Love ItLove It CuteCute

The Incredible Hummingbird Migration

Continuing my post about Hummingbirds and their incredible migration. In case you missed the first post you can read it here.. Pair of Visitors

As I mentioned before, Hummingbirds are only about two to three inches long. Very small birds. And each year they travel miles for their winter migration. Then return to the same spots each spring. When I see one at my deck, I make sure they have fresh nectar.

Hummingbirds do not flock, they take off on their own and arrive on their own. As small as they are, they choose to fly alone. They do not hitch rides on geese or other birds as the old wives tale mentions.

When migrating South, geese and hummers fly at different times, different heights and to different locations.

Nature knows best and our feeders are simply there to help. Insects are the main source of food and often hummers grab a protein snack while they are going for the flower nectar.

No matter the species, or where they are coming from, migration takes a lot of energy and the adding a higher nectar solution is actually close to what nature offers and the extra boost helps them gain the needed weight. Close to the end of the season you can add a little more sugar to the mixture of your nectar to help them out.

Hummers must double their weight before heading out and higher solutions can only help.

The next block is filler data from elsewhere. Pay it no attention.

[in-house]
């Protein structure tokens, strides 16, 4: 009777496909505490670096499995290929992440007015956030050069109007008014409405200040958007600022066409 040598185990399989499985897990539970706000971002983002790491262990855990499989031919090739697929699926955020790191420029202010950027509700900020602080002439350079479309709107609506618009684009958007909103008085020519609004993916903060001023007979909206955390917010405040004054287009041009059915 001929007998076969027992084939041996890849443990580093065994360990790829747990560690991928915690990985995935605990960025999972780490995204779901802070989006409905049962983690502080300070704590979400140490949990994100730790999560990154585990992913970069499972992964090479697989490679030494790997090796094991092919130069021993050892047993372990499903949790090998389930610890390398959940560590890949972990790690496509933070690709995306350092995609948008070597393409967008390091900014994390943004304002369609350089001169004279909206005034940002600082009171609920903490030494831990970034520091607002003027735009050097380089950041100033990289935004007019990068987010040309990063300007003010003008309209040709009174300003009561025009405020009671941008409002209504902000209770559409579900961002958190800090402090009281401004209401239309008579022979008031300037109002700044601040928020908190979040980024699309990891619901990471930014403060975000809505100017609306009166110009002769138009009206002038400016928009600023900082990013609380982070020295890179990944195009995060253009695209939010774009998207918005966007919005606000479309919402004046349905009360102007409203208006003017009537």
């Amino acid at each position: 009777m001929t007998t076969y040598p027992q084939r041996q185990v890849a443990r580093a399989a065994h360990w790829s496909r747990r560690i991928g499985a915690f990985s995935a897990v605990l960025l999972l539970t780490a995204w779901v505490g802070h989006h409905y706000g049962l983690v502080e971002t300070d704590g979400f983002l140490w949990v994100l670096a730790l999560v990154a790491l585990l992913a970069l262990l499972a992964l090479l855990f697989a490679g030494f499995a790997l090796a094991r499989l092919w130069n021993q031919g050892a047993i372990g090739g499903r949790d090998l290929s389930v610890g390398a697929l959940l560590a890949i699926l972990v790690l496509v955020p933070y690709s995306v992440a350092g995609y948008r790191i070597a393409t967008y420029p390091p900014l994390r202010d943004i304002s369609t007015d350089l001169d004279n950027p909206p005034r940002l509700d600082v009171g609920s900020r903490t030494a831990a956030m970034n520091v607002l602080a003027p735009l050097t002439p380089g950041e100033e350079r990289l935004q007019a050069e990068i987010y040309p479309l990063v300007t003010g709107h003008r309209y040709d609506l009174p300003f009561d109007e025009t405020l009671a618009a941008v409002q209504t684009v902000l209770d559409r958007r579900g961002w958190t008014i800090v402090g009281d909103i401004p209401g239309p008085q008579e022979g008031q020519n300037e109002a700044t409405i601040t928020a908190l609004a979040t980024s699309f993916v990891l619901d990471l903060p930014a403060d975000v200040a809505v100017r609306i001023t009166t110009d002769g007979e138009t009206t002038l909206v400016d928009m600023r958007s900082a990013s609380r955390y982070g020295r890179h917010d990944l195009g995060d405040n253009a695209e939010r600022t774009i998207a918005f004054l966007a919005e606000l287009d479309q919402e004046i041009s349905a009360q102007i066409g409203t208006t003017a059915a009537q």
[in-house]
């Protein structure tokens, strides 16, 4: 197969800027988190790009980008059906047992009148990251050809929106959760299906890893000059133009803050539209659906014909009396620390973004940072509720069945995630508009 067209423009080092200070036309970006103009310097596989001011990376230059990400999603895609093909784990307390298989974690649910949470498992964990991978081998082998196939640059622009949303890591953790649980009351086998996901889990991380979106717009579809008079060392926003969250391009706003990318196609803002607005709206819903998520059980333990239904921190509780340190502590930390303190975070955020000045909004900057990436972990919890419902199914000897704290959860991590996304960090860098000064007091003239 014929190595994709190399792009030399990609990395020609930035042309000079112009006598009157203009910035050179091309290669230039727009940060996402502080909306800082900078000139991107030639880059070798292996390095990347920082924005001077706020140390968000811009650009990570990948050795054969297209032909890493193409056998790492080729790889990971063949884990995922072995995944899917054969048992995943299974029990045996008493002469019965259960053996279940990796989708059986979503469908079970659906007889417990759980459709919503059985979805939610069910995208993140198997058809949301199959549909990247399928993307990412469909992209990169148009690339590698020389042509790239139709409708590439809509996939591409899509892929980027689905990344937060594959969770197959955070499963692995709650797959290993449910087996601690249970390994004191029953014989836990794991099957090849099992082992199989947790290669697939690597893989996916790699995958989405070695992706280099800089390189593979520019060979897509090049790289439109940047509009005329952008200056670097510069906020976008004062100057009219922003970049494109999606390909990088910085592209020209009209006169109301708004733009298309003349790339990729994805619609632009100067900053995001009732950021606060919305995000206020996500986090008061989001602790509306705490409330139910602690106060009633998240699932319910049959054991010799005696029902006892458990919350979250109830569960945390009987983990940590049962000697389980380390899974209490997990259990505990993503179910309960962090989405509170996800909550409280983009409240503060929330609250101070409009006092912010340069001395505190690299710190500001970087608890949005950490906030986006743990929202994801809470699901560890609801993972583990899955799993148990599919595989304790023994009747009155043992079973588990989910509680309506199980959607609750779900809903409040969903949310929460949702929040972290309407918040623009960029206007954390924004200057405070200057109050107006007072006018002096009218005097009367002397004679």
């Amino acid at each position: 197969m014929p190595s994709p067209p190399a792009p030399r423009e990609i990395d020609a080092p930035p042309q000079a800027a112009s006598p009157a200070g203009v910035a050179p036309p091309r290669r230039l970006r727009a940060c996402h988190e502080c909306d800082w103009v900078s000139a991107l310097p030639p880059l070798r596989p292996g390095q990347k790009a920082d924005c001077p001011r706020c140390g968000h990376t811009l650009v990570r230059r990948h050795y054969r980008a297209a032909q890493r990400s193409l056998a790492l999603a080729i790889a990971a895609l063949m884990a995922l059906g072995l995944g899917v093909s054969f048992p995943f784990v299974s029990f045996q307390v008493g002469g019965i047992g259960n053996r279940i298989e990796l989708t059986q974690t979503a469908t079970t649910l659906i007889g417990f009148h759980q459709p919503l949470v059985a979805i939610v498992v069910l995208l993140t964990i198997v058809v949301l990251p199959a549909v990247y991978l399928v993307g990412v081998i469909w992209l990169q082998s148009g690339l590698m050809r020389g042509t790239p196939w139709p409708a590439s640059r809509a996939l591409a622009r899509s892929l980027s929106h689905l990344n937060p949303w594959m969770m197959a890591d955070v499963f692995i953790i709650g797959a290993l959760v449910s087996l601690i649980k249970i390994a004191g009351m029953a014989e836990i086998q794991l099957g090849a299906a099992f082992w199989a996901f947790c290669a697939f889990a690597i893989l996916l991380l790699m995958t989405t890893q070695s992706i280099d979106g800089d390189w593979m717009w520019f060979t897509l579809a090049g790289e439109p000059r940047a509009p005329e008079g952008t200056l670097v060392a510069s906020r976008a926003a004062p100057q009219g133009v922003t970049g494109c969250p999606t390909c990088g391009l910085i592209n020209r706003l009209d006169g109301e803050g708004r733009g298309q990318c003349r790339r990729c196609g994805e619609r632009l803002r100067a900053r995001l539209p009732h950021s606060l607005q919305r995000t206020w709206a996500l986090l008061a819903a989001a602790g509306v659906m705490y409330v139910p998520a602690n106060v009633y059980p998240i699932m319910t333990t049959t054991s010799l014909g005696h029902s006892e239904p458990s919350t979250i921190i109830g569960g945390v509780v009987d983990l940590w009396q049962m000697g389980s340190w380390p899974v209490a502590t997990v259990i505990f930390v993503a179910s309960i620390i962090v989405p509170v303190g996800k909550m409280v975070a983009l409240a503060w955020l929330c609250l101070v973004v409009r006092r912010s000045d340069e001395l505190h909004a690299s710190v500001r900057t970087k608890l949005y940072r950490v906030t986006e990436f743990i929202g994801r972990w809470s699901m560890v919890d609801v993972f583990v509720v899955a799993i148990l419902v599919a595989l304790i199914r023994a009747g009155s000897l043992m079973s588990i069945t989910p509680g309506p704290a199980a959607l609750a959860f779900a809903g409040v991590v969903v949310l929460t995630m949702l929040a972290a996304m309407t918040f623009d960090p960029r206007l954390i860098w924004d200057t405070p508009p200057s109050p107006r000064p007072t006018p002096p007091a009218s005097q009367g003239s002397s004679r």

At the end of the season, usually late summer, make sure to keep your feeders out two or three weeks after you’ve seen your last hummingbird. They will need that last taste of nectar as they start their annual migration.

Last but certainly not least, sharing a photo of a Hummingbirds taking a break at my deck feeder. They love sitting on this perch and looking around. The photo below was taking on a different feeder in the yard. There are two in this capture.

Photos ©CarolDM2019

  • Question of

    Are you interested at all in the Hummingbirds and their migration?

    • Yes
    • No
  • Question of

    Did you know these facts about Hummingbird migration?

    • Yes
    • No


What do you think?

16 Points

Written by Carol DM


  1. We’ve observed 8 different species of hummers at our feeders and at one time, counted 38 at one of our 10 feeders. It isn’t easy to count them, either, because they are nearly always moving. I’m somewhat saddened when they leave each year.

  2. I have to say the imagined image of a hummingbird catching a ride on a goose made me laugh! I know based on your blog that it isn’t real, but now I kind of wish it was…

  3. I love humming birds. They are so cute. I have often gotten close to them, as I watch them go from flower to flower. I wish I could metabolize sugar at half the rate they can!!